HUGH FERGUSON is looking forward to being on the front line of ICE affairs in his new role as deputy director general.
He replaces Amar Bhogal, who announced last week that he was stepping down for health reasons.
Ferguson has spent the last 14 years as managing director of Thomas Telford, the ICE's commercial arm - a position he will still keep - but will now be second in command to lead the Institution.
His interest in the ICE spans three decades and began when he was a reporter for NCE.
After six years dabbling in transport planning, a chance meeting with an NCE reporter convinced him to change career.
Attracted by the prospect of getting under the skin of the civil engineering industry, international travel and ridiculous working hours, Ferguson took up the challenge.
'It was absolutely marvellous, completely absorbing and immensely satisfying, ' he says adding that he is still an avid reader.
NCE was fi rst published in 1972, and was still establishing a name for itself when Ferguson joined in 1975.
'It's hard to remember how radical NCE was in those days. We were the renegades, ' he says.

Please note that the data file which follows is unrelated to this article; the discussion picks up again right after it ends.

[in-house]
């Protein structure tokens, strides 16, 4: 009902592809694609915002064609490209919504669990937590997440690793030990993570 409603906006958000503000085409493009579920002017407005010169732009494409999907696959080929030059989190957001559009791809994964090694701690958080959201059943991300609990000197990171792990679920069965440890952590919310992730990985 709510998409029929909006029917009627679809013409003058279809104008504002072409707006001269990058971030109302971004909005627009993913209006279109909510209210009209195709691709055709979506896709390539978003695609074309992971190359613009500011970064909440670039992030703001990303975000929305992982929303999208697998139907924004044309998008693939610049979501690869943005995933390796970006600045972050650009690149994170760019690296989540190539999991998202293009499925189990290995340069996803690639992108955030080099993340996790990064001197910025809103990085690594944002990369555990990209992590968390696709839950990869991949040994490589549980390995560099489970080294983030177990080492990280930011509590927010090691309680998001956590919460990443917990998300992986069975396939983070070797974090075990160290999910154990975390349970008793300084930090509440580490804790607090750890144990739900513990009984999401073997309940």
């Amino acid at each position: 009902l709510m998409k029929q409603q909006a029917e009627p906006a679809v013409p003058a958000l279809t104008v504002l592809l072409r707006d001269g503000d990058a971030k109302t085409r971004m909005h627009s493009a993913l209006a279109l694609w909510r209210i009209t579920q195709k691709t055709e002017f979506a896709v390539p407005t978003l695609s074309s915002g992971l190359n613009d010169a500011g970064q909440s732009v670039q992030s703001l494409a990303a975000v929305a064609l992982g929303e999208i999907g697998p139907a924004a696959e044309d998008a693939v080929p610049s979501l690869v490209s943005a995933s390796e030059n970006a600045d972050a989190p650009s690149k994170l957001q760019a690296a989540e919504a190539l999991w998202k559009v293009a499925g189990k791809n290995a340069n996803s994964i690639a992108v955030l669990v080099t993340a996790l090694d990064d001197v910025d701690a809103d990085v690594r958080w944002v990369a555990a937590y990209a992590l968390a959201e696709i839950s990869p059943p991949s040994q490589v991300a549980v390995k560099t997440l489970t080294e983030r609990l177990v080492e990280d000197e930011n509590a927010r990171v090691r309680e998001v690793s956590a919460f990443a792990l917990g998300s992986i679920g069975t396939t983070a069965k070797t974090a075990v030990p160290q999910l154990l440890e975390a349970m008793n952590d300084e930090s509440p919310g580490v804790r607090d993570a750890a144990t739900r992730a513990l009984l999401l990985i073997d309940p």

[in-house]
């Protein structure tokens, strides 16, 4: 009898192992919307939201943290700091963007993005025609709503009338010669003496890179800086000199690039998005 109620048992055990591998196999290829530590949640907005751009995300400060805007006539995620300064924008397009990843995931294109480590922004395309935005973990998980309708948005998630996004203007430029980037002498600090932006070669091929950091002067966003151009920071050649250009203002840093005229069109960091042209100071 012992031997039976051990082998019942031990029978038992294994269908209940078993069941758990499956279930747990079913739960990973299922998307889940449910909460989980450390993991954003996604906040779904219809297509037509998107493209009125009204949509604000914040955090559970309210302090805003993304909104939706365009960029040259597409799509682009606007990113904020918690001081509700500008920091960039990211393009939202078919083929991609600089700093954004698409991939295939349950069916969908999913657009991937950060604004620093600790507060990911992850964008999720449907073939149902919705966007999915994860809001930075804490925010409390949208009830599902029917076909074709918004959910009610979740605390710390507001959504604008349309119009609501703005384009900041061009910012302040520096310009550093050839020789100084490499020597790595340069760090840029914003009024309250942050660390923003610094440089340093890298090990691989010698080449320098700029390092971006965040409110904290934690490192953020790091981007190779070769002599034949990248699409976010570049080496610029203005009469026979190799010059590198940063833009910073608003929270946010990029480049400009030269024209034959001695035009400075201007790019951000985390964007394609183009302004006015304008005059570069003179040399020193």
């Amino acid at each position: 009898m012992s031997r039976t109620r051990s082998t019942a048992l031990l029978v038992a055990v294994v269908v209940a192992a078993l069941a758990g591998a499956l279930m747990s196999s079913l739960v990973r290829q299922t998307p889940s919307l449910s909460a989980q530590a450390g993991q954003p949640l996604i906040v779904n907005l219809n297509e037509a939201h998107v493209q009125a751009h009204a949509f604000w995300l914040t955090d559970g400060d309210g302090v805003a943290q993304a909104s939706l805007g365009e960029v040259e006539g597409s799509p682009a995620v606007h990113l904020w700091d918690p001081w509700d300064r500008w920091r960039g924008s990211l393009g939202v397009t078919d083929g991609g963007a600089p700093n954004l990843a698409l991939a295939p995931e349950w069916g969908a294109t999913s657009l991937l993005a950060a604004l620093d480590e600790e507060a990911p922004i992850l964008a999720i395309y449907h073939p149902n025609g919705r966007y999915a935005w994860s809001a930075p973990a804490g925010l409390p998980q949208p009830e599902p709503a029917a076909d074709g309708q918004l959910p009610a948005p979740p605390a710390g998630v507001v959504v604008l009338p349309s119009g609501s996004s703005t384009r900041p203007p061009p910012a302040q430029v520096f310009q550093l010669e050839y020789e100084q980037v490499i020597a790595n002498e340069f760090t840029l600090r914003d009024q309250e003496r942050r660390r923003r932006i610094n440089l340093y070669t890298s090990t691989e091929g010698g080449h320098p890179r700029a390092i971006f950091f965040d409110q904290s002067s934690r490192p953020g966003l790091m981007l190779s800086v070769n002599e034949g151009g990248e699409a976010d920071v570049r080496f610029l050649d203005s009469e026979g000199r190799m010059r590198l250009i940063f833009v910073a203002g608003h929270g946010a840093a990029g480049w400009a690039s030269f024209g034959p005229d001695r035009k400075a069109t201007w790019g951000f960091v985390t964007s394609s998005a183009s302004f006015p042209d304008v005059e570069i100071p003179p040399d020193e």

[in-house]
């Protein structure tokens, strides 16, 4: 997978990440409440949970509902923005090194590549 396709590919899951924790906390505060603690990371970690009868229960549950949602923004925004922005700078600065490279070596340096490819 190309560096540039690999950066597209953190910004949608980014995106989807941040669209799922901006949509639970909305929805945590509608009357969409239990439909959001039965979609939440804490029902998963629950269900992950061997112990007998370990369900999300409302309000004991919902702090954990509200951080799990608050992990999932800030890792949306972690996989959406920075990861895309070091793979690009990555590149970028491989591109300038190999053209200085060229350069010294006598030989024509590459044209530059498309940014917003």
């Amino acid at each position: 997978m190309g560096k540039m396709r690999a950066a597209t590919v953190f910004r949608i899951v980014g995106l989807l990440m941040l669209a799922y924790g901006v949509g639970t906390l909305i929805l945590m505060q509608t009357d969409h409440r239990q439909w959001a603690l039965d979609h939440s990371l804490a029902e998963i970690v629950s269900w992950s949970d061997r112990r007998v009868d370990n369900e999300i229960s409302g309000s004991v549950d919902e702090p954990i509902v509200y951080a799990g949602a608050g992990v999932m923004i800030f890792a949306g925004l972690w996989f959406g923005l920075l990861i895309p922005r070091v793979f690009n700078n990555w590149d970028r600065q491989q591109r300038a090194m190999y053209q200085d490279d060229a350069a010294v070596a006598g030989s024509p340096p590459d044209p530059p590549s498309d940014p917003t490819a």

His favourite story concerned cuts in government infrastructure spending at a time when it was boasting of increases. The front cover showed a caricature of then prime minister Margaret Thatcher as the multi armed Hindu goddess Kali wielding axes labelled water, roads, schools, hospitals and government building - all sectors which looked to be hit by cuts in Local Authority grants.
'This was considered sacrilege in those days and the then chairman of contractor Wimpey ordered his staff never to speak to us again.' Ferguson soon moved up to editor and then editor-in-chief of the magazine, steering it into the early 1990s. His most exciting times were spent chasing disaster stories - 'NCE was, and still is, fi rst at the scene of disasters, ' he says.
After 16 years with the magazine, which was then published by Thomas Telford, Ferguson moved on to manage the arm of the company which dealt with publishing books and organising conferences.
The job then expanded to make him ICE commercial services director, where he was tasked with changing One Great George Street into a leading London meetings and conference venue.
'Before 1991, the place projected a rather fuddy duddy image. It's much more vibrant now, attracting around 100,000 visitors a year.' But the changes are not simply aesthetic, he adds.
They refl t the modernisation of the Institution and its development of a focused business plan.